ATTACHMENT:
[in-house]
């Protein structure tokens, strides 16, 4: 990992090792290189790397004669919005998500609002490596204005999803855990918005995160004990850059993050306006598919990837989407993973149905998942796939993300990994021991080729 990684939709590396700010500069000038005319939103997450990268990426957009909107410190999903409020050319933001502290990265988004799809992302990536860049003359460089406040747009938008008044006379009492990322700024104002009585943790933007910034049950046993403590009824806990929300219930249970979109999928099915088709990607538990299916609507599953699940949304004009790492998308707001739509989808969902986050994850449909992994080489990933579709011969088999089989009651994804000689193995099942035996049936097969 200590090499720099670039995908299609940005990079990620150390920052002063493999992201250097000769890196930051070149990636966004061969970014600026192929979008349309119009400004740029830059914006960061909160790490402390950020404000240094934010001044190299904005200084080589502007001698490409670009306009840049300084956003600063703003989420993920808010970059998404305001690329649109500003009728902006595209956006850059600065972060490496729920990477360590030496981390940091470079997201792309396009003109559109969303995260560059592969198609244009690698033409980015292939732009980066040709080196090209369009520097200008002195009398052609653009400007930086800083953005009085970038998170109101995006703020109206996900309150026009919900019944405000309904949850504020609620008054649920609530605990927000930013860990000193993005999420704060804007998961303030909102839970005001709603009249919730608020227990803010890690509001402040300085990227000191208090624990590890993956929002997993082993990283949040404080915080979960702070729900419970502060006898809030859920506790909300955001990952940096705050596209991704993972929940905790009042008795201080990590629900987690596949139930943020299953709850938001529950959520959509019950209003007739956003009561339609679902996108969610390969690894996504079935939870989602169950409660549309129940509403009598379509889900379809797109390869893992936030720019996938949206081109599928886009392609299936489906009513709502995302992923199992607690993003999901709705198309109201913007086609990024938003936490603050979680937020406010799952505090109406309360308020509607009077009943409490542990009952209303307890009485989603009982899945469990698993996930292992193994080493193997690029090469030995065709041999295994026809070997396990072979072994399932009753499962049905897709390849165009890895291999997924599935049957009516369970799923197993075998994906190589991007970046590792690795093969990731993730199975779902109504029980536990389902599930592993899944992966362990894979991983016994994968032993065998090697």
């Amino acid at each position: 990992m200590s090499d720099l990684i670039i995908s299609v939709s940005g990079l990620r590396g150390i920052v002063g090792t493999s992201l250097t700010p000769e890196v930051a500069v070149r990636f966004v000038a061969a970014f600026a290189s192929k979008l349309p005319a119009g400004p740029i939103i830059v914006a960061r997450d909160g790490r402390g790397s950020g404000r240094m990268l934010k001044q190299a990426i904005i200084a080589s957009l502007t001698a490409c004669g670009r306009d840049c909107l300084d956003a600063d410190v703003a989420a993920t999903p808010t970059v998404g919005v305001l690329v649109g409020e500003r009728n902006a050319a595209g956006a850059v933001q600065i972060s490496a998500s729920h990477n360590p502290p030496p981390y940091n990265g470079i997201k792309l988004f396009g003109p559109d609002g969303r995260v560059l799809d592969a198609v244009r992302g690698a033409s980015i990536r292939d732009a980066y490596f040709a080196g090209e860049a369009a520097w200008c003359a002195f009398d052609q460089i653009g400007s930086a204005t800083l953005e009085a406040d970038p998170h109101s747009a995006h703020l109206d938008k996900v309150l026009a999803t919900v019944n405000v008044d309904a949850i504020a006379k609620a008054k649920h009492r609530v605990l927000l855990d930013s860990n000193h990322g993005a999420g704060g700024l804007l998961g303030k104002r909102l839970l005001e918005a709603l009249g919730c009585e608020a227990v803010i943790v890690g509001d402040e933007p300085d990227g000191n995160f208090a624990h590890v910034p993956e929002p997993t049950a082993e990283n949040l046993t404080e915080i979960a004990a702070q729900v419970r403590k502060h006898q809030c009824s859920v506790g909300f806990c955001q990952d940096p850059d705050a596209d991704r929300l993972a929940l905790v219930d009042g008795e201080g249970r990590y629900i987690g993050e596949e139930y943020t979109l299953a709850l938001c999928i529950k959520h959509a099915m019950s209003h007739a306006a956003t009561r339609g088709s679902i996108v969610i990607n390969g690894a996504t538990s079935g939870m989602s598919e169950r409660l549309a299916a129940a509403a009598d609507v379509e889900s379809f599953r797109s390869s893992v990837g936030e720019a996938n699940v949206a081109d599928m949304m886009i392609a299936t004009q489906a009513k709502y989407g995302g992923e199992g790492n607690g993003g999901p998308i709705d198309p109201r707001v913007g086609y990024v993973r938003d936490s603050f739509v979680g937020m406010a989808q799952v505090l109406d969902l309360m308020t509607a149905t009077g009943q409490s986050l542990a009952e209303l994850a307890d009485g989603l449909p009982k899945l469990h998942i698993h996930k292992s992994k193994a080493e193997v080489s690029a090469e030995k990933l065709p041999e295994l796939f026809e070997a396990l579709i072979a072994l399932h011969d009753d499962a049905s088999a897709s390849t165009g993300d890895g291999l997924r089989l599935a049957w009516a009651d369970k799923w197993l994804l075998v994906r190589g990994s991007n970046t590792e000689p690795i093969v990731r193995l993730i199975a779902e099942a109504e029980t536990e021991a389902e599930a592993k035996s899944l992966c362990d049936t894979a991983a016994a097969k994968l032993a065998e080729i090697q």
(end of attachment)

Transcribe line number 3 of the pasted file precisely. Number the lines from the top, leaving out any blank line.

């Amino acid at each position: 990992m200590s090499d720099l990684i670039i995908s299609v939709s940005g990079l990620r590396g150390i920052v002063g090792t493999s992201l250097t700010p000769e890196v930051a500069v070149r990636f966004v000038a061969a970014f600026a290189s192929k979008l349309p005319a119009g400004p740029i939103i830059v914006a960061r997450d909160g790490r402390g790397s950020g404000r240094m990268l934010k001044q190299a990426i904005i200084a080589s957009l502007t001698a490409c004669g670009r306009d840049c909107l300084d956003a600063d410190v703003a989420a993920t999903p808010t970059v998404g919005v305001l690329v649109g409020e500003r009728n902006a050319a595209g956006a850059v933001q600065i972060s490496a998500s729920h990477n360590p502290p030496p981390y940091n990265g470079i997201k792309l988004f396009g003109p559109d609002g969303r995260v560059l799809d592969a198609v244009r992302g690698a033409s980015i990536r292939d732009a980066y490596f040709a080196g090209e860049a369009a520097w200008c003359a002195f009398d052609q460089i653009g400007s930086a204005t800083l953005e009085a406040d970038p998170h109101s747009a995006h703020l109206d938008k996900v309150l026009a999803t919900v019944n405000v008044d309904a949850i504020a006379k609620a008054k649920h009492r609530v605990l927000l855990d930013s860990n000193h990322g993005a999420g704060g700024l804007l998961g303030k104002r909102l839970l005001e918005a709603l009249g919730c009585e608020a227990v803010i943790v890690g509001d402040e933007p300085d990227g000191n995160f208090a624990h590890v910034p993956e929002p997993t049950a082993e990283n949040l046993t404080e915080i979960a004990a702070q729900v419970r403590k502060h006898q809030c009824s859920v506790g909300f806990c955001q990952d940096p850059d705050a596209d991704r929300l993972a929940l905790v219930d009042g008795e201080g249970r990590y629900i987690g993050e596949e139930y943020t979109l299953a709850l938001c999928i529950k959520h959509a099915m019950s209003h007739a306006a956003t009561r339609g088709s679902i996108v969610i990607n390969g690894a996504t538990s079935g939870m989602s598919e169950r409660l549309a299916a129940a509403a009598d609507v379509e889900s379809f599953r797109s390869s893992v990837g936030e720019a996938n699940v949206a081109d599928m949304m886009i392609a299936t004009q489906a009513k709502y989407g995302g992923e199992g790492n607690g993003g999901p998308i709705d198309p109201r707001v913007g086609y990024v993973r938003d936490s603050f739509v979680g937020m406010a989808q799952v505090l109406d969902l309360m308020t509607a149905t009077g009943q409490s986050l542990a009952e209303l994850a307890d009485g989603l449909p009982k899945l469990h998942i698993h996930k292992s992994k193994a080493e193997v080489s690029a090469e030995k990933l065709p041999e295994l796939f026809e070997a396990l579709i072979a072994l399932h011969d009753d499962a049905s088999a897709s390849t165009g993300d890895g291999l997924r089989l599935a049957w009516a009651d369970k799923w197993l994804l075998v994906r190589g990994s991007n970046t590792e000689p690795i093969v990731r193995l993730i199975a779902e099942a109504e029980t536990e021991a389902e599930a592993k035996s899944l992966c362990d049936t894979a991983a016994a097969k994968l032993a065998e080729i090697q």